Miliband is setting a target of getting as many young people into vocational education and apprenticeships as who go to university as the moment.

Public spending

“It is by making different choices that we will deal with the deficit responsibly and still meet the obligations to our country’s future. Ours is a plan to cut the deficit every year and balance the books as soon as possible in the next parliament.

“Until that happens it does mean, outside protected areas, spending will be falling, not rising, department by department. With no proposals in our manifesto funded by additional borrowing. Not a single one.”

Labour says it will cut spending every year and aim to balance the current budget. This means can continue to invest in infrastructure like housing and HS2 but that public services outside protected areas and the government departments that administer them will take cuts.

EU referendum

“Three million British jobs rest on commerce and trade within the European Union. Exiting the EU would damage British jobs, British families, British businesses. I understand the politics that has led the Prime Minister to play risky irresponsible games on the European Union, allowing his party to drift towards exit. But I won't.

“If you want to know what chaos and a threat to prosperity looks like, just imagine a Tory government riven apart after the next election on Europe. We must demand reform from Europe-a European Union that works better for Britain. But make no mistake: exit from the EU would be a dramatic mistake for our country and our economy.”

Miliband is absolutely clear that he won’t give the public a vote on whether to stay in the European Union or campaign to leave. He says he wants the political union to reform itself to better service Britain’s interests instead.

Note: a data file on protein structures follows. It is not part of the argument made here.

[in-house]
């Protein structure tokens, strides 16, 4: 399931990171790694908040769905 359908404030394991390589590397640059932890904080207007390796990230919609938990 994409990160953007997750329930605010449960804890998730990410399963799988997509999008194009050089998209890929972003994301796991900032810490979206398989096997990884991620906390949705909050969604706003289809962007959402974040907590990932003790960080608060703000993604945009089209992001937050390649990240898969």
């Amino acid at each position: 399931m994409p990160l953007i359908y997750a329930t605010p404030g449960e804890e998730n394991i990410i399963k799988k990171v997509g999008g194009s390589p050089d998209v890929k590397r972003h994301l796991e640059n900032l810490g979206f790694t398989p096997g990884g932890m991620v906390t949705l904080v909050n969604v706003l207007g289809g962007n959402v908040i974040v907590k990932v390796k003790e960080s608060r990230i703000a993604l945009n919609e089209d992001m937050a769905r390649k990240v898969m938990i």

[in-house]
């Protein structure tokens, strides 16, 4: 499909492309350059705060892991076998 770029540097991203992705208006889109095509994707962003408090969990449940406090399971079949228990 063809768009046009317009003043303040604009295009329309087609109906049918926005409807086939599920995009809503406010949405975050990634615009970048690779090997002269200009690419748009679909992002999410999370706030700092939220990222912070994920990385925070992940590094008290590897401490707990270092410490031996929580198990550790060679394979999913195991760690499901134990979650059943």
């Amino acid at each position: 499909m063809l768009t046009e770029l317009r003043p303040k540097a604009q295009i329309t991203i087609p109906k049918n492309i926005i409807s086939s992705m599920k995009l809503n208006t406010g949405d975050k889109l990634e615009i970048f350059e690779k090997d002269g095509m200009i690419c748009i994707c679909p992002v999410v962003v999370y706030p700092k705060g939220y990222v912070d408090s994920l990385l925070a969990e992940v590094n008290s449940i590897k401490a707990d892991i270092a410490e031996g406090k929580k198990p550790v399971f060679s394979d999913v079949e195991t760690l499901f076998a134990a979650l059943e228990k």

Business taxes

“In an era of hard choices, it means putting cuts in business rates for small firms that will create most of the jobs of the future, ahead of further tax cuts for large corporations.”

A Labour government would cut business rates, a local tax that mainly affects small businesses. Labour has promised to keep Britain’s rate of corporation tax rate the lowest in the G7 group of leading economies, though this gives it some headroom for small increases.


London's financial district

“Businesses large and small are the lifeblood of our economy. But the banks and the energy companies have had things their way for too long and need to serve Britain properly. We will require these businesses to operate in a competitive way, and Britain-all of Britain-will be the better for it. No more broken markets that work for a few but undermine our economy.”

Labour is promising to take a more active approach to regulating banks and energy companies. It has previously said that it might break up banks or energy companies into a number of smaller firms to ensure competition, which it says will make services work better.

Devolution of power

“Making better decisions, making sure that every pound really counts. And giving power back to local people. Ending a century of centralization in our country.”

Labour says it is keen on devolving more power to a local level; it has pledged to hand bus service regulation powers back to local authorities and create regional transport authorities.